For instance, yesterday somebody called me and said, "I broke my cabinet, a cabinet drawer. I've lived here for five years, and I know you guys are not responsible, but what can I do?"
The company that built the cabinet was out of business, but I tracked down some replacement parts, so you might say I put people together. You always wanna end up in some kind of a win-win situation.
Q: How does this help the company for you to do this?
A: It helps the company by getting repeat sales and good surveys.
Q: Customer surveys?
A: Yeah. Customer surveys are important because it allows us to become a better company. We get the feedback, and then, if we can make a home better because of something a customer says, we'll do it. You might say we're working toward a perfect home.
Q: How long have you been with the company?
A: 12 years.
Q: What were you doing before you joined D.R. Horton?
A: I was in the construction business. I was a concrete pumper and a concrete inspector.
Q: Was that here in Hawaii?
A: Yes. So I've been in the construction business most of my life.
Q: Have you always been a warranty rep for D.R. Horton?
A: I started as a worker; I did the punch work for the company - I got the house ready to go. Then I worked my way up to customer service.
Q: The punch work - that's about going down a list, isn't it?
A: Yes, it is. You work off a list the construction crew makes after the quality-control check of the home.
Q: How many homes have you personally had walk-throughs for with their new owners?
A: Oh my God. I'm gonna say over a thousand.
Q: How many walk-throughs a week do you conduct?
A: Depending on the time of year and how busy it is, I can do up to 10 a week - five to 10 a week.
Q: How long does it take, a walk-through?
A: Anywhere between one and three hours. Everybody's different, and you try to coordinate the walk-through with the homeowner. You don't want to rush it.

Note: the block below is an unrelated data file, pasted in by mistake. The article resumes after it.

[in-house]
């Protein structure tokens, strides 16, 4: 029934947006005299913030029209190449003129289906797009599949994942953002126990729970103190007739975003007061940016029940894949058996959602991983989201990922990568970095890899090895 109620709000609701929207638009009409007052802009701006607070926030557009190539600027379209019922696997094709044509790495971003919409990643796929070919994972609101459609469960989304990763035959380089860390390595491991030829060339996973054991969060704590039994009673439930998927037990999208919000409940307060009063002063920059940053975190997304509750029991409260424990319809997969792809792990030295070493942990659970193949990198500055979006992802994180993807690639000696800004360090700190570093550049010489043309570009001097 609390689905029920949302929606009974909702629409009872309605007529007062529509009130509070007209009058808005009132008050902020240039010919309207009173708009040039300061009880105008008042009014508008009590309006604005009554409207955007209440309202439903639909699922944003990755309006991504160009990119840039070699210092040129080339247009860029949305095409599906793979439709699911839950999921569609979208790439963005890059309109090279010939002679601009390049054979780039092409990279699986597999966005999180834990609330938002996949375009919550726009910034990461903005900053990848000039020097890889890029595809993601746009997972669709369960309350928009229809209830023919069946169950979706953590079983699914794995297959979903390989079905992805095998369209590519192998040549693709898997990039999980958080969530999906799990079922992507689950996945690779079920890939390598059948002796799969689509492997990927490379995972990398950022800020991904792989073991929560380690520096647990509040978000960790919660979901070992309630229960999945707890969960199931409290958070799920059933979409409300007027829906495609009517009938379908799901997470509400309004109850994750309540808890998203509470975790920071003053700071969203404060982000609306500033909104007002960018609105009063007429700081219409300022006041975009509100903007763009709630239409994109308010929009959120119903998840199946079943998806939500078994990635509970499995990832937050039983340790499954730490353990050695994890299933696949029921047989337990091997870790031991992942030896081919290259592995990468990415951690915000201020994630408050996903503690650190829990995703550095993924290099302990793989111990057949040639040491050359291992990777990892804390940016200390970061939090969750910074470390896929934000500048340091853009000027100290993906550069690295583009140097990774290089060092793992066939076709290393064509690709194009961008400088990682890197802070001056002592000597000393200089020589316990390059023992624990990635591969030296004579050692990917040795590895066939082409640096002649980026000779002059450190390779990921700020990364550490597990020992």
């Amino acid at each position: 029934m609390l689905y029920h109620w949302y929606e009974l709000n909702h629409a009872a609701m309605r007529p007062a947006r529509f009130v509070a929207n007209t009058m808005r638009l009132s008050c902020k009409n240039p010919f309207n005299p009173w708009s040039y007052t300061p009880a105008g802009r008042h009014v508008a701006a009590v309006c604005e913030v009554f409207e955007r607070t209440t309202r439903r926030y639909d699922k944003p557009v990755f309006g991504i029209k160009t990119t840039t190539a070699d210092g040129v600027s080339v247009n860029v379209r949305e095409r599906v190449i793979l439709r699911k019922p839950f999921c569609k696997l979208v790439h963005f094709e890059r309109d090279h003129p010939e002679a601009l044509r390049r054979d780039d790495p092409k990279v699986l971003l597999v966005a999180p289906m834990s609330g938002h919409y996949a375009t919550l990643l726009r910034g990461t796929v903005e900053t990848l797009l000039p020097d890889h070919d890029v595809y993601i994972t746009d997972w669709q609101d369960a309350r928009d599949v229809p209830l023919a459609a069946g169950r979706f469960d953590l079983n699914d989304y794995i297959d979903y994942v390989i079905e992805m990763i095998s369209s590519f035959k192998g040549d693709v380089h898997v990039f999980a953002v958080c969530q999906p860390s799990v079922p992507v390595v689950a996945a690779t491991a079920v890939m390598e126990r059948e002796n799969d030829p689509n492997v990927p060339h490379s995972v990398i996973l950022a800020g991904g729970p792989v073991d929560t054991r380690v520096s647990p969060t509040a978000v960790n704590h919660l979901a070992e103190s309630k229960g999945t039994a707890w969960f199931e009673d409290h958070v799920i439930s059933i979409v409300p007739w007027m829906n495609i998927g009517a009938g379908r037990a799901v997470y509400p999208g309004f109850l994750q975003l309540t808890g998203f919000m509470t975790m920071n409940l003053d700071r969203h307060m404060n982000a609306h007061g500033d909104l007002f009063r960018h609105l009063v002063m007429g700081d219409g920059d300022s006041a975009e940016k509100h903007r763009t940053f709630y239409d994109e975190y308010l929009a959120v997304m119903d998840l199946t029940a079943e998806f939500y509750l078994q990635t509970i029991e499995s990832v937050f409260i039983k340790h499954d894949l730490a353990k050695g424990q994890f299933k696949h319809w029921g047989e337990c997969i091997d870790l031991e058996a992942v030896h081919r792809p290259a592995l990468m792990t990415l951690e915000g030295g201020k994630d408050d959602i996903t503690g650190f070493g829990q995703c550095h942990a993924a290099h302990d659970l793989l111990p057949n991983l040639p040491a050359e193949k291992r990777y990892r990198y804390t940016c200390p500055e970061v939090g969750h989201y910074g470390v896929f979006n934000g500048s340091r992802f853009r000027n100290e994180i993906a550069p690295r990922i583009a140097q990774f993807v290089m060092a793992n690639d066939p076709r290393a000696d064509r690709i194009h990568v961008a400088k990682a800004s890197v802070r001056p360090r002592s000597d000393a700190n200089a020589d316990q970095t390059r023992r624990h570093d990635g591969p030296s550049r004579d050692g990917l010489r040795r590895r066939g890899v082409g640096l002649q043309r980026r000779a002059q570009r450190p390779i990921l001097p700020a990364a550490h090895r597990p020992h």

Q: Where is your office?
A: My particular office is located in a garage of a model. We've got it fixed up. It's on Kaipoi Street, which is in the project known as Nohokai, in Maili - what we call Sea Country.
Q: What's a typical workday for you? I know you don't do walk-throughs all the time.
A: Basically, I drive through the project with my superintendent - his name is Tilo Leiato - to make sure everything looks good.
Then when I get to work, the first thing you do is you gotta answer all your previous day's calls - and I've got a lot of communication devices. I've got stuff that comes in, No. 1, from the couriers; No. 2., my business phone; No. 3, I've got my e-mail; and No. 4, I've got my cell phone. So I've got four forms (of communication) right there. Of course, I'm not unique with this. Everybody goes through that, but it makes me feel wanted, if nothing else. (Laughter)
So anyway, I do all the warranty requests that come in. So, if there was some caulking missing in the home, or a door lock that doesn't work, that's when I have to come back and deal with that as professionally as I know how. We'll contact the proper subcontractor and coordinate everything.
Q: Sounds like your job could be a lot of fun.
A: Well, it's nice to see the look on a person's face who's just bought a new home. They often almost break down crying, and sometimes you want to cry with them, so you might say it's a sensitive job. Buying a home is usually the biggest purchase a person will make in their life time. So you need to be sensitive, compassionate, and need to look through the eyes of the homeowner, to see what they're going through. That's my mantra.
Q: What kind of background do you have to have to do this kind of job?
A: You have to be patient. You have to be a good listener. Listening is a huge quality. A lot of people only listen to reply. You need to listen to understand.
Q: What's the most common problem that recent buyers of the D.R. Horton homes do call you about?
A: I get a lot of caulking issues. I get some grout issues. Sometimes the grout will come out.
Thankfully, we don't have a lot of big issues. I've never had a structural issue. It's one of the reasons I bought one of our homes myself.
Q: How big of a company is D.R. Horton?
A: D.R. Horton operates in about 40 states and has countless projects. There are hundreds of projects. California has got 10 or 20 divisions. In Hawaii, in particular, we operate on Kauai, Oahu, the Big Island and Maui.
Q: How many homes a year does the company build in Hawaii?
A: We build about 500 homes a year over here.
Q: Where in the islands is D.R. Horton building most right now?
A: Most of them right now are on the West side: Kapolei, Makakilo - and Maili. The prices are just so good right now. They're giving zero down, and, gosh, we're giving special incentives for military. It's a good time to buy.
Q: Has homebuilding slowed lately because of the economy?
A: A little bit. It's obviously due to the interest rates. But we're still doing quite well out here in Sea Country. People are still buying homes. Don't let the negative publicity that the press puts out put a hold on that. There's so much gloom and doom in the newspapers, it just makes me nuts. But in a down market, that's the best time to buy.